100 Days Down, 1,360 Days of Nation-State Cybersecurity Threats to Go

This week marks the milestone of the Biden Administration’s first 100 days. It is somewhat arbitrary to expect an incoming president to achieve significant progress in just 100 days, or to judge success or failure based on such a small span of time.

However, it does provide a glimpse into the vision and direction of the administration, and so far it seems like President Biden is preparing to address the growing cybersecurity threat from our adversaries. 

Earlier this month, President Biden signed an executive order leveling sanctions against Russia. The executive order cites efforts by Russia to undermine free and fair elections in the United States and its allies, as well as malicious cyber activities by Russian attackers targeting the United States and its allies among other things. The White House also officially declared the Russian Foreign Intelligence Service (SVR) responsible for the massive SolarWinds breach discovered late last year. 

Russia is not the only culprit, though. The HAFNIUM attacks against zero day vulnerabilities in Microsoft Exchange Server have been attributed to China. We are also under siege from North Korea, Iran, and other adversaries. It is a serious issue that we need to address. I spent years on the other side—working as a nation-state hacker for the West—so I have a firsthand perspective of how nation-state attackers think and what it takes to defend against them.

President Biden hits his 100 days milestone this week, but the topic isn’t new for me. I have been paying attention to how the White House responds to the rising threat of nation-state cyber attacks, and how we can do better for some time. In early March, Cybereason hosted a virtual roundtable titled “Restoring National Cybersecurity: A Look into the First 100 Days of the New Administration.

I participated on the panel, along with  Theresa Payton, former White House CIO and CEO of Fortalice SolutionsCorey Thomas, CEO of Rapid7 and a board member of the Cyber Threat Alliance, and Michael Daniel, president and CEO of the Cyber Threat Alliance. We discussed the challenges facing the public and private sectors and shared insights and recommendations to create a cybersecurity action plan for the Biden Administration. 

One of the primary threats we need to address at the government and private sector levels is the surge in ransomware. We saw a dramatic rise in ransomware attacks over the last year. The chaos and confusion as the world went into quarantine and tried to get the COVID-19 pandemic under control presented an opportunity for attackers to capitalize on—and the stakes have increased in 2021.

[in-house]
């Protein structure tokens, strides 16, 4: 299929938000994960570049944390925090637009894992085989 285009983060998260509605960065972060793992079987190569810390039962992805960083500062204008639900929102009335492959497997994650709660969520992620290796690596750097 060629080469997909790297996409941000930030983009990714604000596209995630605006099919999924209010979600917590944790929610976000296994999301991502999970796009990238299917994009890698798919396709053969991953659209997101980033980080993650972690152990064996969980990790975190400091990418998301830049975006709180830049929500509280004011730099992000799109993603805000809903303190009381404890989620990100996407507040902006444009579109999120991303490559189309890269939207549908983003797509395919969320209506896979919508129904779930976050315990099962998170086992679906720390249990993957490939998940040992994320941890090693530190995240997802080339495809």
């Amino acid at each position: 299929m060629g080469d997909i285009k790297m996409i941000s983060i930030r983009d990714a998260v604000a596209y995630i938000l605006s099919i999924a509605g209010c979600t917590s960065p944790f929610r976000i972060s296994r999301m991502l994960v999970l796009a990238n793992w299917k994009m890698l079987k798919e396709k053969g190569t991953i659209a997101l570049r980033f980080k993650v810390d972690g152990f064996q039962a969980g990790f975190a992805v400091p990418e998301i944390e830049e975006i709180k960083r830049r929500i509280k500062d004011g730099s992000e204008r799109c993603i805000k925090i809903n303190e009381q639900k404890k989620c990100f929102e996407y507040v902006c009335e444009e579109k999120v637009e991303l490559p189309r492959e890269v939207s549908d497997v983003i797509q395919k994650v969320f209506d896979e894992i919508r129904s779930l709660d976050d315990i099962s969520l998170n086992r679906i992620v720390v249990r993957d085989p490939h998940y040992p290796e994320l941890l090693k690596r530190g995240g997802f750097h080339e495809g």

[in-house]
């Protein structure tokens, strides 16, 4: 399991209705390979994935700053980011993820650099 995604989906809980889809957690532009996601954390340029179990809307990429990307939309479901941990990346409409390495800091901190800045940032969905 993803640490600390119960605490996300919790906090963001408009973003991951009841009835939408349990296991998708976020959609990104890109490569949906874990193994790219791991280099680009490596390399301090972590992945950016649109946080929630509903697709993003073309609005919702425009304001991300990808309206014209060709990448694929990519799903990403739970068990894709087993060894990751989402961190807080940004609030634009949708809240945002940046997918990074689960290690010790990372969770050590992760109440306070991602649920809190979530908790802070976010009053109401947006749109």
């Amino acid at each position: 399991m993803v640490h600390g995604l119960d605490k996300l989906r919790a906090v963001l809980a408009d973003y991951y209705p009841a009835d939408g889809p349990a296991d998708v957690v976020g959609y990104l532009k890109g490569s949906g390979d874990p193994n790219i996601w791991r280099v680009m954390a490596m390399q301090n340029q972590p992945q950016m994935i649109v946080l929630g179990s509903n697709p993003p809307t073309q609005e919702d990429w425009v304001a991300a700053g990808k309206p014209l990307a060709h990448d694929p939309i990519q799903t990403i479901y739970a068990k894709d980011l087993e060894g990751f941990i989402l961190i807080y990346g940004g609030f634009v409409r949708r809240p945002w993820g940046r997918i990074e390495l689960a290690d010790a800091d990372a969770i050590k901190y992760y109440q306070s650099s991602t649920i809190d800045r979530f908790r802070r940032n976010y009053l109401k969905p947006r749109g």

Part of the challenge is that legacy and next-gen tools are not equipped to defend against these attacks. Ransomware attacks are often complex and mult-faceted, so organizations need the ability to view the entire malicious operation in order to effectively detect and respond to attacks.

Acer was reportedly compromised in March by a double-extortion ransomware attack with a $50 million ransom demand, and last week we learned that Apple is being extorted for $50 million as well after one of its trusted suppliers was hit by ransomware. The problem for both Acer and Apple--and any other company hit by a double-extortion ransomware attack--is that it is a no-win situation.

You only have two choices and they’re both bad. You can pay the exorbitant ransom or you can ignore the demand and have sensitive, confidential data exposed publicly or sold on the Dark Web to the highest bidder. The only good option when it comes to ransomware is to avoid getting compromised in the first place. 

Because of the serious and growing threat from ransomware, I am inspired by the news that the Department of Justice is creating a Ransomware Task Force. Marshalling the resources of the US government, combined with the collective knowledge and skills of the cybersecurity industry is a great step in the right direction.

It won’t be an easy problem to solve, but recognizing the gravity of the threat and working together to find, develop, and implement effective solutions is exactly what we need from the Biden Administration. 

I have been encouraged by the bold and aggressive action by the Biden administration in the first 100 days. The threats we face will continue to expand, so it is imperative that the US government work cooperatively with the cybersecurity industry to effectively protect our critical infrastructure, as well as private sector companies of all sizes and across all industries that are indirectly targeted or become collateral damage in the escalating cyber “Cold War” between nation-state adversaries.

Lior Div
About the Author

Lior Div

Lior Div, CEO and co-founder of Cybereason, began his career and later served as a Commander in the famed Unit 8200. His team conducted nation-state offensive operations with a 100% success rate for penetration of targets. He is a renowned expert in hacking operations, forensics, reverse engineering, malware analysis, cryptography and evasion. Lior has a very unique perspective on the most advanced attack techniques and how to leverage that knowledge to gain an advantage over the adversary. This perspective was key to developing an operation-centric approach to defending against the most advanced attacks and represents the direction security operations must take to ensure a future-ready defense posture.

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